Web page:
Appeal court rules in favour of mother-tongue tuition in university’s language policy row
The Supreme Court of Appeal has ruled that Unisa’s decision to remove Afrikaans as a language of teaching and learning at the institution in 2016, in favour of English, was unconstitutional and unlawful.
“While the evidence suggests that there may have been a need for a revision of Unisa’s language policy, it has not been established that the adoption of the new policy in 2016 was conducted in a constitutionally compliant manner, ie that the factual and normative ‘reasonably practicable’ requirement in s 29(2) of the Constitution was satisfied,” the judgement delivered on 30 June reads.
The appeal was lodged at the Supreme Court of Appeal (SCA) by lobby group AfriForum after the South Gauteng High Court in Johannesburg ruled in favour of Unisa’s new language policy on 26 April 2018.
The policy removed Afrikaans as one of the languages of teaching and learning at the institution and retained English as the preferred language.
According to court papers, Unisa’s process to review the bilingual policy started as early as 2010, with the monolingual policy later adopted and approved by the university’s council on 28 April, 2016, followed by concurrence from the senate on 30 March, 2016.
AfriForum took issue with this decision and launched an urgent court application to challenge both the senate and council. At the time they sought an order to have the implementation of the monolingual policy suspended pending a review.
However, the high court was not entirely pleased with Afriforum’s submissions and dismissed it wholly, ruling that “there was evidence of extensive consultation with the relevant institutional stakeholders over many years before the adoption of the new policy”.
At the onset of the application, AfriForum argued that Unisa’s decision to abandon Afrikaans violated the rights, by its count, of approximately 30,000 existing students, which included white, black and coloured students who come from Afrikaans-speaking communities to receive tuition in their mother tongue.
“This was in breach of s 29(2) of the Constitution as there was no justification for the adoption of an English only LOLT policy when no feasibility study had shown that it was no longer reasonably practicable to use the old dual-language policy,” Afriforum’s court papers read.
Furthermore, the lobby group contended that Unisa’s language review process breached the principle of rationality because organisations that advocate for the promotion and protection of linguistic rights at higher institutions of learning were not involved in the review process.
In its defence, Unisa argued that its decision was not irrational because Afrikaans was not removed, abolished, abandoned nor eradicated as a language of tuition as argued by AfriForum. Instead, it said:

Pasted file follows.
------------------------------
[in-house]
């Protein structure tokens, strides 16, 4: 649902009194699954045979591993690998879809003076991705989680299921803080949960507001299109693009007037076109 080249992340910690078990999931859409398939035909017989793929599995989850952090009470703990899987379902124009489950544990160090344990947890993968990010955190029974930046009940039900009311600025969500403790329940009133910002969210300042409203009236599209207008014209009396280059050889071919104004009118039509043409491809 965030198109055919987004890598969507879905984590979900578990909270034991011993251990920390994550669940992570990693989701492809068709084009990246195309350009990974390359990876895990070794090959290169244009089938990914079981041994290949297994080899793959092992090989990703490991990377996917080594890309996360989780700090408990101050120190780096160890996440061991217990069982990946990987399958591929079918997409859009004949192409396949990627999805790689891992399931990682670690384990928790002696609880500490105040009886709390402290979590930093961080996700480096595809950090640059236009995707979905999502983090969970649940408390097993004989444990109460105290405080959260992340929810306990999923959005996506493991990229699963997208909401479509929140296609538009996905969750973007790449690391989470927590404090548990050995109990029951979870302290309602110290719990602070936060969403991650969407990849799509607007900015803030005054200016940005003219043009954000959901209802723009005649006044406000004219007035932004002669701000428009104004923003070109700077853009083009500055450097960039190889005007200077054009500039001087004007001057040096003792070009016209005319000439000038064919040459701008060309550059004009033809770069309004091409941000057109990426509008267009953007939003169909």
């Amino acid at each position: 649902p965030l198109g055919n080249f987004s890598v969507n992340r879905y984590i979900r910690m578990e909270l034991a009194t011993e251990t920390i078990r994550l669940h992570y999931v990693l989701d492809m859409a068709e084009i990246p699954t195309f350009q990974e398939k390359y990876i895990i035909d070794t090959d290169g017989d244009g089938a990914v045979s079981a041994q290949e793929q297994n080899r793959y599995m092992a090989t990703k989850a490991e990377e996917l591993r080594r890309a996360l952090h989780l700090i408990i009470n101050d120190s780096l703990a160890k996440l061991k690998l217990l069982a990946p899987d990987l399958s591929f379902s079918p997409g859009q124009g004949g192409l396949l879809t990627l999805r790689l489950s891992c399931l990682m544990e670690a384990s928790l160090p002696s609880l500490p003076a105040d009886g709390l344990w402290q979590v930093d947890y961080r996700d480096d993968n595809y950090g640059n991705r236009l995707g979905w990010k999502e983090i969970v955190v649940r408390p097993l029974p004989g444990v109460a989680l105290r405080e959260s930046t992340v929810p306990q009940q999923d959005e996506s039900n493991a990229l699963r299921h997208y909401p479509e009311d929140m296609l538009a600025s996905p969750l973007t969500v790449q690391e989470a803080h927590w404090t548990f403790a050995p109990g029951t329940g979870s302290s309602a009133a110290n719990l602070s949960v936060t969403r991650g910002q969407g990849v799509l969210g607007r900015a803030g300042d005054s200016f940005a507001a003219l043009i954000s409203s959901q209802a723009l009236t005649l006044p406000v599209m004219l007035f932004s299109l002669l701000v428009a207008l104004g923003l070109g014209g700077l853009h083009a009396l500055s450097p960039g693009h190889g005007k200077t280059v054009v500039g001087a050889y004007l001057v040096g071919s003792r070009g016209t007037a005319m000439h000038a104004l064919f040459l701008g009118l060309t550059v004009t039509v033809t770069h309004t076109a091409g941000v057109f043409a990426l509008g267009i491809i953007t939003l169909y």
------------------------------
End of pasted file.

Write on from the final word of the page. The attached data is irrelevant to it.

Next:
“The new language policy favoured the use of English as the language of learning and tuition at the university, whilst placing Afrikaans on the same footing as the other official languages in the republic, with tuition in Afrikaans and the other official languages being offered where there is capacity.”
When questioned about consultation, the university admitted that it did not consult with the public and argued that it was obliged to separately consult with specific parts of or groupings of students at the institution to obtain their views as demanded by AfriForum.
“It sufficed, in its view, that it consulted with each of its constituent bodies that took part in the decision-making process. It further highlighted that the SRC, which was engaged in the review process, in its capacity as a statutorily recognised and democratically elected body that is a constituent part of the Senate, represents all Unisa students, including the Afrikaans-speaking students,” Unisa argued.
AfriForum disputed this claim, arguing that the SRC, which was part of the review process, does not represent students with an interest in Afrikaans tuition but “actually associated itself with the ‘Afrikaans must Fall’ student protests”.
The SCA’s order on Monday upheld the high court’s judgements with costs, including the costs of two counsels. The university’s language policy approved by the senate and council on both respective dates is set aside.
“The new language policy adopted by the University of South Africa is declared unconstitutional and unlawful and is set aside to the extent that Afrikaans has been removed as a language of learning and tuition,” the court ruled.
The university has also been ordered to publish on its website, in three major Afrikaans newspapers in South Africa and send via email to its students a notice containing a list of all modules that were offered in Afrikaans before the monolingual policy to offer all prospective learners and existing learners an opportunity to undertake them in Afrikaans.
The DA in a statement welcomed this judgment and remarked that “it is a victory for mother-tongue education and language diversity in tertiary institutions across the country”. DM
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